Social Determinants of Health – Aka. Barriers to Entry
Ferris shared his insight on how the coronavirus pandemic has drawn focus to the impact of social determinants of health and the importance of addressing the ‘barriers to health care.”
“I guess the other change, a couple of changes, are to Healthcare Policy, number nine on the HCEG Top 10 for 2020, most certainly has moved up. It seems like regulations change every day. And I’m seeing more discussion around Population Health that has been there (on the HCEG Top 10) for many years. It was starting to get described in the term that we most commonly use: Social Determinants of Health. I personally prefer Barriers to Health but for some reason healthcare has historically and narrowly defined healthcare as medical intervention and has excluded the barriers to health. COVID-19 has certainly challenged that thinking and changed the way that we are thinking about healthcare.”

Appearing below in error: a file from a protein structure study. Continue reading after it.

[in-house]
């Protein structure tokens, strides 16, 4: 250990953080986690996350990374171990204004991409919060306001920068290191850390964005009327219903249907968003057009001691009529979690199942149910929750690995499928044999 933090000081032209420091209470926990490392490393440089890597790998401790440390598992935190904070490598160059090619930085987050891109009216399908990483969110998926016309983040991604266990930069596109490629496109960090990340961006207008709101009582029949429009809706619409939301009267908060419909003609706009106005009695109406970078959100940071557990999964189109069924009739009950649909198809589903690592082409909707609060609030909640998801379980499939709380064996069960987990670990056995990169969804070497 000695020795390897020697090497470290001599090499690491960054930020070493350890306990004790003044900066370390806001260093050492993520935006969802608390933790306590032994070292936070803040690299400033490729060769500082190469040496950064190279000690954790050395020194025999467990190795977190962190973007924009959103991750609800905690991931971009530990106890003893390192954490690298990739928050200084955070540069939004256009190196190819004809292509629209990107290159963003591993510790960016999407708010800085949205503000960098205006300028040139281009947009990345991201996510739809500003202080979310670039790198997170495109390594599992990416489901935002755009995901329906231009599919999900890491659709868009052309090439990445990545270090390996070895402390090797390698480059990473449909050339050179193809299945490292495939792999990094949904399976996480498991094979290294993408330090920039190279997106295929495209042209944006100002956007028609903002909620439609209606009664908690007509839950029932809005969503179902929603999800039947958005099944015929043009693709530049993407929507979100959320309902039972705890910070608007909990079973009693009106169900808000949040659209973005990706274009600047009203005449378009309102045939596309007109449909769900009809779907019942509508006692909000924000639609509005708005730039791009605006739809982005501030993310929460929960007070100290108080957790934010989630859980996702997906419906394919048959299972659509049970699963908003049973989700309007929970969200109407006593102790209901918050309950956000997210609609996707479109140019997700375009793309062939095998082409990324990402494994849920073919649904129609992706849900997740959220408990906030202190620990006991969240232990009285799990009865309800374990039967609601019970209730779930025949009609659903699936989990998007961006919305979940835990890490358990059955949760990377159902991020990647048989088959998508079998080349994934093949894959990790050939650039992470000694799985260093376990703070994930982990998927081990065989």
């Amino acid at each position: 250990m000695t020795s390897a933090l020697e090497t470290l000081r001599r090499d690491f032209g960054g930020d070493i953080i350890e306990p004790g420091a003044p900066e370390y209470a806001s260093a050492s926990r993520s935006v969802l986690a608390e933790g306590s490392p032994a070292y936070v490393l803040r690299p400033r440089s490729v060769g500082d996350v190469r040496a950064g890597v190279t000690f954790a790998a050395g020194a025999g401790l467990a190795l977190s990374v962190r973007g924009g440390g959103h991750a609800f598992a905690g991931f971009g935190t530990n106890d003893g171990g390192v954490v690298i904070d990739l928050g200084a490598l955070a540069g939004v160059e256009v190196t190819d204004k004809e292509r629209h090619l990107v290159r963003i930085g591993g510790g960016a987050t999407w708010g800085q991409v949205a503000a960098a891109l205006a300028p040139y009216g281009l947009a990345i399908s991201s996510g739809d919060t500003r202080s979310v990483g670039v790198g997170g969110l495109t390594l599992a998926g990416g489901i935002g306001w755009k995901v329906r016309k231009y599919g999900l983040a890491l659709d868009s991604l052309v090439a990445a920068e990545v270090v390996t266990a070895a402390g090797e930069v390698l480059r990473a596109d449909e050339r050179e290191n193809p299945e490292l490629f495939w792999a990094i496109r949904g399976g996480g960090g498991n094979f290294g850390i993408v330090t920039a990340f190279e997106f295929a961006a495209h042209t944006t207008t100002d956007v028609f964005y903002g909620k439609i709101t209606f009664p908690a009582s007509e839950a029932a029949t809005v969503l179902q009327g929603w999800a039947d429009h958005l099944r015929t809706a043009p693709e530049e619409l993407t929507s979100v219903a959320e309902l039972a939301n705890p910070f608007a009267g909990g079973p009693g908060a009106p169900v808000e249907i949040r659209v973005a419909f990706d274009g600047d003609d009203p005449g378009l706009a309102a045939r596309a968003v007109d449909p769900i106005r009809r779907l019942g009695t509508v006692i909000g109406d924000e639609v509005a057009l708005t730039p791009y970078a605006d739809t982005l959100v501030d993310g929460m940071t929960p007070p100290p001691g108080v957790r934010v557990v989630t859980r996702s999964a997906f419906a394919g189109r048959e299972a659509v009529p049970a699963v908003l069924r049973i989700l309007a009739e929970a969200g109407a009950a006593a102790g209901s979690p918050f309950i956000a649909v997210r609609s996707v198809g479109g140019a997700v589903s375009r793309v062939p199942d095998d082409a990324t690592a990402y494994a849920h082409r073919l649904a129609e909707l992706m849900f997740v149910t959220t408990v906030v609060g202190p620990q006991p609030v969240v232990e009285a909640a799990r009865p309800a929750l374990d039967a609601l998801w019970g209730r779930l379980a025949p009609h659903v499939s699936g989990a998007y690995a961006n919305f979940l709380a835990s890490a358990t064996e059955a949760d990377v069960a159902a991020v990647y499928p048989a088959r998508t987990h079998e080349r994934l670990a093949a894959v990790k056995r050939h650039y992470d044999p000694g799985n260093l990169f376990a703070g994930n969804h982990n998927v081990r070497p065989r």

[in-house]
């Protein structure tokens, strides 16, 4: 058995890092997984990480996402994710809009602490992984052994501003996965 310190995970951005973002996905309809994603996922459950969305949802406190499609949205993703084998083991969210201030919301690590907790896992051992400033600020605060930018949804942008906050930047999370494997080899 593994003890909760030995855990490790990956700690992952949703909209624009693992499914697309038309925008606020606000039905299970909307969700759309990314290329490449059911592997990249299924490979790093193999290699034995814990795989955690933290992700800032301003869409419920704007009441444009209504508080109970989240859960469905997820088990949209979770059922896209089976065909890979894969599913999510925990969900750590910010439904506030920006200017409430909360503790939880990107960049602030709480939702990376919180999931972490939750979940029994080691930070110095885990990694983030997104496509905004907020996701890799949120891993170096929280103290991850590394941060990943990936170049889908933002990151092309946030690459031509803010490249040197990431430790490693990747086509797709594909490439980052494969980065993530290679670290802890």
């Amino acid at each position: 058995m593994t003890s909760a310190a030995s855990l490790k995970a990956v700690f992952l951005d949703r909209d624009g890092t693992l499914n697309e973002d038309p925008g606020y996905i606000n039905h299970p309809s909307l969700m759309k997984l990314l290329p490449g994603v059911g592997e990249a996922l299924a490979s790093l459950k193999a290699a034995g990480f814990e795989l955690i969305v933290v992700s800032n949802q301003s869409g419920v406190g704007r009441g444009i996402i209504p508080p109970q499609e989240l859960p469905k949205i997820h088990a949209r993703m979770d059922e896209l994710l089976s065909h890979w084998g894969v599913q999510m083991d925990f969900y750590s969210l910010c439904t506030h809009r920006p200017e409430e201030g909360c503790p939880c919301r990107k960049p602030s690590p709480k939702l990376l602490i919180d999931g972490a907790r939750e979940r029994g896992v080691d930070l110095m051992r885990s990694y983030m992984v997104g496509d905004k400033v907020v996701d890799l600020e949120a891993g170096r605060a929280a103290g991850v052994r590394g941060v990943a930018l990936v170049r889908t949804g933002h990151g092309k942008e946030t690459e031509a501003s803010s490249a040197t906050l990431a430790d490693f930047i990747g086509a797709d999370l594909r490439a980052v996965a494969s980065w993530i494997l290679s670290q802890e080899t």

“I think what’s interesting is when you talk about the priorities coming into 2020 absolutely things have changed. Absolutely its flipped – everything’s been flipped on its head. But the issues themselves or, if you will, the categories of issues haven’t changed, right?
So you talk about Digital Health which we see expressed through Telehealth. You talk about Consumer-Based or Consumer-Centric healthcare. And you talk about how, in the last six months, we’ve seen how that’s kind of failed on a certain level. And certainly, Social Determinants of Health has played itself out in the inequities in the races and the genders and the status of the people who have been ended up hospitalized and actually dying of this disease.
So actually, it seems to me in 2019 the priorities and what came out of your Top 10 had it right? It’s just that now it’s been put under a pressure test. All of those issues have kind of sped up. And the other thing, which I think is interesting and maybe it’s tied somehow to how it’s affected consumer-based health, is that everybody’s talking about it. Right?
I had no idea that at the beginning of this year that I would know so much about viruses and how they were spread and so much about how vaccines were pursued.”
Healthcare Reform – Needs a Grass Roots Movement?
[31:09 – 32:40]